Two Belarusian MPs to discuss death penalty issue during meeting of PACE’s committee in Strasbourg

2013 2013-06-25T15:05:23+0300 1970-01-01T03:00:00+0300 en

Two members of the House of Representatives will participate in a meeting of PACE’s Committee on Political Affairs and Democracy that will take place in Strasbourg on Thursday and deal with the issue of the abolition of the death penalty in Belarus, among others.

The delegation will consist of Mikalay Samaseyka, chairman of the Committee on International Affairs in the House of Representatives and of the National Assembly's working group on the death penalty, and Alyaksandr Zazulya, chairman of the Committee on State System Building and Local Self-government and Rules of Procedure.

In an interview with BelaPAN, Mr. Samaseyka said that he was scheduled to deliver a speech at the meeting to describe the Belarusian government’s stance on the death penalty issue.

In a statement issued on May 3, Marina Schuster, PACE’s general rapporteur on the abolition of the death penalty, and Andres Herkel, PACE’s rapporteur on Belarus, expressed their dismay at a death sentence imposed on an inmate of a Mahilyow prison for murdering a cellmate who had lost a game of dominoes to him, with the stake being life.

"Despite the signs indicating the prospect of a moratorium on the death penalty and recent progress in Belarus’ relationship with the Parliamentary Assembly, this execution would remove Belarus further from the strong European consensus against the death penalty," Ms. Schuster and Mr. Herkel stressed in their joint statement on May 3. "We call on the authorities in Belarus, through whatever means necessary, to prevent it from taking place. The death penalty as a form of punishment is an unacceptable violation of human rights, irrespective of the crime committed."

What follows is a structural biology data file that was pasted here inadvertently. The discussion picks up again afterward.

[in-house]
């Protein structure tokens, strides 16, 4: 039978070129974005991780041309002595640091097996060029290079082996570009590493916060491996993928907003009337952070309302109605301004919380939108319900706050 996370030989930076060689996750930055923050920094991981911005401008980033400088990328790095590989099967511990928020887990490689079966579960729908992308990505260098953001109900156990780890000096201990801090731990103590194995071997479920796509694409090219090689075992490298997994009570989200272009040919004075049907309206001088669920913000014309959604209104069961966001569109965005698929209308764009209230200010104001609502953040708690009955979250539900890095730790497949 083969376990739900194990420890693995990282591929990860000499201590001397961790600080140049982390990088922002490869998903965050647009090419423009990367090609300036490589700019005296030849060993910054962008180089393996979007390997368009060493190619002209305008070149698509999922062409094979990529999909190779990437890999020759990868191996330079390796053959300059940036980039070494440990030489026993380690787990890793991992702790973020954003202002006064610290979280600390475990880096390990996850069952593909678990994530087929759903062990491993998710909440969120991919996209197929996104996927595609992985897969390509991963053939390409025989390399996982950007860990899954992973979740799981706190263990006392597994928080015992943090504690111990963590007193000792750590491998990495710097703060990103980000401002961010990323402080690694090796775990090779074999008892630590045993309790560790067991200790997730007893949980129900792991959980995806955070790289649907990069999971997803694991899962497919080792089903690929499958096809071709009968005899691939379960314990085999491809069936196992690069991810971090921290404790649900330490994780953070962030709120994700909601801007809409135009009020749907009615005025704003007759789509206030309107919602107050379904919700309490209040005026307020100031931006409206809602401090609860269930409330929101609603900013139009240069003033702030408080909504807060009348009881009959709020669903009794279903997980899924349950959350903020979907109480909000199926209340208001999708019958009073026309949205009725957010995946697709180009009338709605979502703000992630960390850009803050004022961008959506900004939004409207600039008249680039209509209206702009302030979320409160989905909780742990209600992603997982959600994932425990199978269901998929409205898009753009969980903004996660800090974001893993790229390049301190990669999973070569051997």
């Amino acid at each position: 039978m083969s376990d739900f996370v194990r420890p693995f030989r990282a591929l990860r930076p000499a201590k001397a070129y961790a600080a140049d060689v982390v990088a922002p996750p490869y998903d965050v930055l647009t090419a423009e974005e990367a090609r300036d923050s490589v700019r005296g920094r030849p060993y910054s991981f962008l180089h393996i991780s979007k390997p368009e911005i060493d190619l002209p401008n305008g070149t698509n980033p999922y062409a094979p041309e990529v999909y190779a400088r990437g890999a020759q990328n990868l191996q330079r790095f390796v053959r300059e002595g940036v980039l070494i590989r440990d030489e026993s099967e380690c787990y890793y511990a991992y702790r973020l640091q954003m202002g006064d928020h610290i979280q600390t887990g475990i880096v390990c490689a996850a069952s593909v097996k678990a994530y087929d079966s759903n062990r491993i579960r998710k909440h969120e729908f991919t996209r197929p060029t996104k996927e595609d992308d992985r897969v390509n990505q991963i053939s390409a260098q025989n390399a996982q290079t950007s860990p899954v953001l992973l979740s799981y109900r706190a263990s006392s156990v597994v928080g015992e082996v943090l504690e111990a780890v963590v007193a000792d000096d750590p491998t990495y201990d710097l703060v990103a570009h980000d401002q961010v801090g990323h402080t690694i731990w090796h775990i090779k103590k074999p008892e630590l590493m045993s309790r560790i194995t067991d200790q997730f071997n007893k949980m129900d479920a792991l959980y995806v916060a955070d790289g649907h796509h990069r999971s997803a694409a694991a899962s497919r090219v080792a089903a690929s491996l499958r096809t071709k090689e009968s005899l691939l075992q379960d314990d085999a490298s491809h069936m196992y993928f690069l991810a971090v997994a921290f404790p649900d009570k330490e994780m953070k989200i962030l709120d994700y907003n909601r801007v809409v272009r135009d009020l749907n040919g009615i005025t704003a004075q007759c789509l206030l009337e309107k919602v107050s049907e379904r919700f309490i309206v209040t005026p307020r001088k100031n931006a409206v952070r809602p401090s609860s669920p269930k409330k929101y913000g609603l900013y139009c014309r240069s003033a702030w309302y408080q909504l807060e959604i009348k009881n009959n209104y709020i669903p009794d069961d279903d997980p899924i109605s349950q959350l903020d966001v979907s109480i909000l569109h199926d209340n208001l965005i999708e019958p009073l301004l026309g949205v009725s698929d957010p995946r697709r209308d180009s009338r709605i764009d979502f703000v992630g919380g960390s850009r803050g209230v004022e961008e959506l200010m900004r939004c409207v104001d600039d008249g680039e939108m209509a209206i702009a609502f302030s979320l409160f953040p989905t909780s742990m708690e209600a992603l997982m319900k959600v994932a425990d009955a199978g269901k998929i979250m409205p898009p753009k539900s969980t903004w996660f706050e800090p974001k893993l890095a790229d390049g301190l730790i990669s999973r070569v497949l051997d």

Belarus is the only country in Europe and the post-Soviet region where the death sentence remains a sentencing option and prisoners are executed. The European Union and other international organizations have repeatedly called on the Belarusian government to abolish the death penalty or declare a moratorium on it. Three people have been sentenced to death in Belarus this year.

On April 24, 2013, a panel of the Mahilyow Regional Court imposed the death penalty on the Mahilyow prison’s inmate, Ryhor Yuzepchuk.

On June 12, a judge of the Hrodna Regional Court sentenced a young man to death for brutally murdering his wife and her alleged lover in Hrodna in August 2012.

Two days later, a judge of the Homyel Regional Court imposed the death penalty on a man who murdered a young woman, stabbing her 102 times in the head, neck, chest, arms and legs with a knife.